I am often asked to describe life situations or issues that may cause a person to consult with a life coach. To answer that question, I love to first offer an explanation of what life coaching is and what I believe my role is with women I work with.

Life coaching focuses on the present and looks towards the future, assuming you are the expert.  As a life coach, my goal is to support the discovery (or rediscovery) of your own wisdom and strength. I do have a tool box of ideas, activities and inspiration to assist you in that journey. However, my role is to guide you to a place of comfort and clarity where you can discover these things for yourself.  I create a safe space for you to explore, experiment, question, dream and connect to the wisdom that is already inside of you.

Over the past 8 years, much of my work has been in the recovery sector. I have worked with clients struggling with depression, homelessness, addiction, mental health disorders and past trauma. My early professiona...

November 7, 2016

Do you ever feel the urge to make stuff? To create without any real purpose…just for the sake of creating? Do you consider yourself a creative person? Our women’s group recently read Big Magic by Elizabeth Gilbert and in the book she shared her opinion that “If you’re alive, you’re a creative person. You and I and everyone you know are descended from tens of thousands of years of makers. Decorators, tinkerers, storytellers, dancers, explorers, fiddlers, drummers, builders, growers, problem solvers, and embellishers- these are our common ancestors.”

The idea of being a “maker” really resonated with me. What is the difference between a maker, and say, an artist? As I thought this over, I stumbled upon a local article about a local man named Eddie, who constantly creates and experiments with different tools and mediums. When interviewed he said, “I wouldn’t call myself an artist. I don’t like getting caught up in labels too much. Semantics arguments tend to be useless; you lose the meaning...

October 27, 2016

In a few short years, we’ve definitely worked through some buzzwords- mindfulness, organic, wanderlust, natural, local and recently I’ve been noticing the word “wild”. The world of marketing finds brilliant ways to convince us we can buy mindfulness, that “natural” is enough to make something healthy and that using the word wanderlust makes us more interesting. I think various movements have contributed to the popularity of these words…the controversies within the food industry, the new age movement, efforts to support small town businesses and so on. So what’s with “wild”? Why does this word keep showing up? And what happens when you place it next to the word “woman”? In Women Who Run with Wolves, author Clarissa Estes says “an old, old memory is stirred,” but what is this memory? What makes it so powerful? And why do we want to be wild anyway?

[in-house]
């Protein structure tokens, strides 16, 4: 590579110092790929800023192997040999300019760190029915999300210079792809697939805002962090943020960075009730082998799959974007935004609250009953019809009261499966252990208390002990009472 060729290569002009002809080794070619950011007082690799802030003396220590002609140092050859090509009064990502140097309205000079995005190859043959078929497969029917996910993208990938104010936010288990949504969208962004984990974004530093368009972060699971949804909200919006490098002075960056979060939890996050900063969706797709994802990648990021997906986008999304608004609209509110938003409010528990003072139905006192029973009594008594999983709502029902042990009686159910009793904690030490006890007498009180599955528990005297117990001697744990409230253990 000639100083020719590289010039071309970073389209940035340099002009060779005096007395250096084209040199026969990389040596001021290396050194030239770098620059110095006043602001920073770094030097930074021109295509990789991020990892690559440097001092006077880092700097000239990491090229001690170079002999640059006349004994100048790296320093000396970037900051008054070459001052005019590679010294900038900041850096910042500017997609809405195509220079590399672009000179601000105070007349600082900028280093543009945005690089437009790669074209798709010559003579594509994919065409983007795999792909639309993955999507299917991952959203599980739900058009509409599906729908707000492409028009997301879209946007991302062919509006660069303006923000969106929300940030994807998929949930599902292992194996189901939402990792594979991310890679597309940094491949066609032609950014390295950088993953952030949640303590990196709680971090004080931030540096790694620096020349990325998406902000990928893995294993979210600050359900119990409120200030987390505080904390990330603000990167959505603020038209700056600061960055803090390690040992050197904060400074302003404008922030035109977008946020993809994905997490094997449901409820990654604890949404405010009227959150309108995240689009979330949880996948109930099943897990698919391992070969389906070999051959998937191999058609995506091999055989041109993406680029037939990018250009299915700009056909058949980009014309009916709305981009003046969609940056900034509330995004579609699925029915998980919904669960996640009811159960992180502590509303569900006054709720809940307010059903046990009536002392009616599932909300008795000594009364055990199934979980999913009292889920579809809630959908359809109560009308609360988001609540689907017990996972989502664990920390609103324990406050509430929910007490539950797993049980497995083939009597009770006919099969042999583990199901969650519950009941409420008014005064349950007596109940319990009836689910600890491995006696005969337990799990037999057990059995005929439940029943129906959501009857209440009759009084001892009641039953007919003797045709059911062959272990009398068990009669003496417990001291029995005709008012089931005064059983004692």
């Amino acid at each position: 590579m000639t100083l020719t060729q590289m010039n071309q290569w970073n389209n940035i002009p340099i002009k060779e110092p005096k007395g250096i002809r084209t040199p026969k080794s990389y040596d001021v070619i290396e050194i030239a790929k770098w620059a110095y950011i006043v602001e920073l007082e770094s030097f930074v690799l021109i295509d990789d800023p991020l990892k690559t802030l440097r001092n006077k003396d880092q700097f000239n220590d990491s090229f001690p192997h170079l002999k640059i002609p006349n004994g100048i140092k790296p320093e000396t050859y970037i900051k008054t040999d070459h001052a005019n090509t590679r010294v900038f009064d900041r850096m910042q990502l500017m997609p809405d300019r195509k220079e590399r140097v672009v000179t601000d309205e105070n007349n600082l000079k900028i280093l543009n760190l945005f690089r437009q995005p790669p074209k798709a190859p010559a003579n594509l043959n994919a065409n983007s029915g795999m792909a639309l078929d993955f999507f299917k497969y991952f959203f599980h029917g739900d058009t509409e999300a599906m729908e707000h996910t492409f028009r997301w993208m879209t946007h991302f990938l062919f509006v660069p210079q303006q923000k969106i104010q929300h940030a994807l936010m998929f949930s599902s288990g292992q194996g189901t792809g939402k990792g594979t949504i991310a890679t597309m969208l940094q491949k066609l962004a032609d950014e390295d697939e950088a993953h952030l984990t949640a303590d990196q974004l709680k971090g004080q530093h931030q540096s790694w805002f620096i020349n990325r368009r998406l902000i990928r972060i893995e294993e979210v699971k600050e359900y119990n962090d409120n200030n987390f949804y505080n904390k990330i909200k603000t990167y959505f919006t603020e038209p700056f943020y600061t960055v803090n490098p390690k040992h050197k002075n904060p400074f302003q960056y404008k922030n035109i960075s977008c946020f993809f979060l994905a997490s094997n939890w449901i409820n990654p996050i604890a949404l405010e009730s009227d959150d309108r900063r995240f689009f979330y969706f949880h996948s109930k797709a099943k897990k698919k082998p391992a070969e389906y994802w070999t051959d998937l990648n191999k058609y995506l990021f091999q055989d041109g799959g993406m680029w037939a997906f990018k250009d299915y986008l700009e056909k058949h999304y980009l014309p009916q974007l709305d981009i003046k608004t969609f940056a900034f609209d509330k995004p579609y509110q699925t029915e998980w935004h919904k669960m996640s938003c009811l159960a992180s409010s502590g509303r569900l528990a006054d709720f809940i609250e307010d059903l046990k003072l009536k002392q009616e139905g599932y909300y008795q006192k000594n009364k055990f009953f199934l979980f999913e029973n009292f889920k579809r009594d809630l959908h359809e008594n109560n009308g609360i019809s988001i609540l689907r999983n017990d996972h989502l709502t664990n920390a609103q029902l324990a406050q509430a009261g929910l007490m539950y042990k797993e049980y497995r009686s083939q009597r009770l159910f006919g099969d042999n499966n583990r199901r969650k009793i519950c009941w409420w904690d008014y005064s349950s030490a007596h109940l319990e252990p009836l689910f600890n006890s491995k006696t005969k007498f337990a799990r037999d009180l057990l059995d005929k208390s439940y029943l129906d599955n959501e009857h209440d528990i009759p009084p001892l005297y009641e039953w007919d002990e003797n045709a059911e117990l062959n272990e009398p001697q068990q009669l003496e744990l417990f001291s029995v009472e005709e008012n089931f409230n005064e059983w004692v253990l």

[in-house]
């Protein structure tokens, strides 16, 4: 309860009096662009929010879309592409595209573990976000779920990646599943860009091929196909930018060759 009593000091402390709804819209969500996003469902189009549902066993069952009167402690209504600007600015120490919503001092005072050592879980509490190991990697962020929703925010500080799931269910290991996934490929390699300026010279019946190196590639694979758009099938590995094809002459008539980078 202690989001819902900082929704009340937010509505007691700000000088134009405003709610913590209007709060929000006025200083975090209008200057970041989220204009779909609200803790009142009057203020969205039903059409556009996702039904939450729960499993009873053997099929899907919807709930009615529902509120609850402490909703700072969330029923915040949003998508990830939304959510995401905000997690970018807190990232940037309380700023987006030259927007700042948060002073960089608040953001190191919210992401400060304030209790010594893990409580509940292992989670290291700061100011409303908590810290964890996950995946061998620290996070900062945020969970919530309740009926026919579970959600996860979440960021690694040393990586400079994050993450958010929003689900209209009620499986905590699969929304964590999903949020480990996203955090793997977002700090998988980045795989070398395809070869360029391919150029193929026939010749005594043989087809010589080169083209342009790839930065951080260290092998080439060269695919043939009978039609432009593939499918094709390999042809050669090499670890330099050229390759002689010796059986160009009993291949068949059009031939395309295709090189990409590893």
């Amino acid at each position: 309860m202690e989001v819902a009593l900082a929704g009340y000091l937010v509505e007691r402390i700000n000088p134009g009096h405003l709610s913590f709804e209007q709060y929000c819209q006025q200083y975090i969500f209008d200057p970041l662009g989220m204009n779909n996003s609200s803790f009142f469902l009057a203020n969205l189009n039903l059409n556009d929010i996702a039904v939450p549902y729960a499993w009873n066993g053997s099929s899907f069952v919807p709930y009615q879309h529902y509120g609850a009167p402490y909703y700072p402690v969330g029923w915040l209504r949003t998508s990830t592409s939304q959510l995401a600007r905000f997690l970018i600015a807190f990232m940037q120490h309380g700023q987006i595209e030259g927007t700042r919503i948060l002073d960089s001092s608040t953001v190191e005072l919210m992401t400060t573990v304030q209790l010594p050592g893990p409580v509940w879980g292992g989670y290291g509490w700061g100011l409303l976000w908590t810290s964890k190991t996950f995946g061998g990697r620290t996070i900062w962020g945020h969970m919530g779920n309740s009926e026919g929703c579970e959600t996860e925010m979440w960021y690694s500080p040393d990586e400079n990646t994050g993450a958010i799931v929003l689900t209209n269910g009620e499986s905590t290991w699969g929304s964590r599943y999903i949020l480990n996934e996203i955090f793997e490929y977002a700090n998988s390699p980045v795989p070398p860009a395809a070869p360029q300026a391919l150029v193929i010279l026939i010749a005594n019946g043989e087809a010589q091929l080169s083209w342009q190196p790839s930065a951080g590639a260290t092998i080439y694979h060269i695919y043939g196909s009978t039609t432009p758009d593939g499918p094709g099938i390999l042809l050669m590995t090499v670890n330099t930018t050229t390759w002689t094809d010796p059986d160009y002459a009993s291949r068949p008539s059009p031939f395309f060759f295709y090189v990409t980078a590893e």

I was at a women’s retreat recently and a teacher pointed out that for over 6600 years we have had predominantly patriarchal societies. Unfortu...

September 17, 2016

Ever since I learned about affirmations, I have considered them to be magic words. When people talk about affirmations they are usually referring to positive affirmations, but there are just as many negative ones. Honestly, we are all probably more experienced with the negative ones! At a basic level, affirmations are statements we repeat to ourselves, either in our minds as thoughts or aloud as perspectives and beliefs, that create the reality we experience.

Without much effort, you can probably think of a limiting belief or negative thought you have about yourself or your relation to the world that emerges during times of stress or sadness, probably so effortlessly it seems automatic. It may be something as simple as calling yourself “stupid” when you make a mistake or it could be a long held belief that you’ll never be good enough or accomplish enough. The repetition of these, or similar thoughts, creates a harsh reality that can be hard to escape, leaving us feeling frustrated or in...

July 12, 2016

I just love a good list. Everything from grocery lists to bucket lists satisfy a part of my brain that gets way too much pleasure out of bullet points and check boxes. The interesting thing about lists are that some work against us (like that never ending to do list) and others work for us, empowering and motivating (like gratitude lists and bucket lists). Recently I took the time to make a Joy List and I would like to invite you to play along and consider creating one of your own.

I saw an illustration earlier this week, describing the difference between happiness and joy. From the artist's perspective, joy is an attitude that defies circumstances; it's an inside job. Happiness, on the other hand, is a feeling, based on circumstances. With an attitude of joy, we naturally experience more happiness. It is easier to have an attitude of joy, when we fill our lives with things that really excite our spirit, encourage our creativity and when we do things that are just plain fun! Enter the J...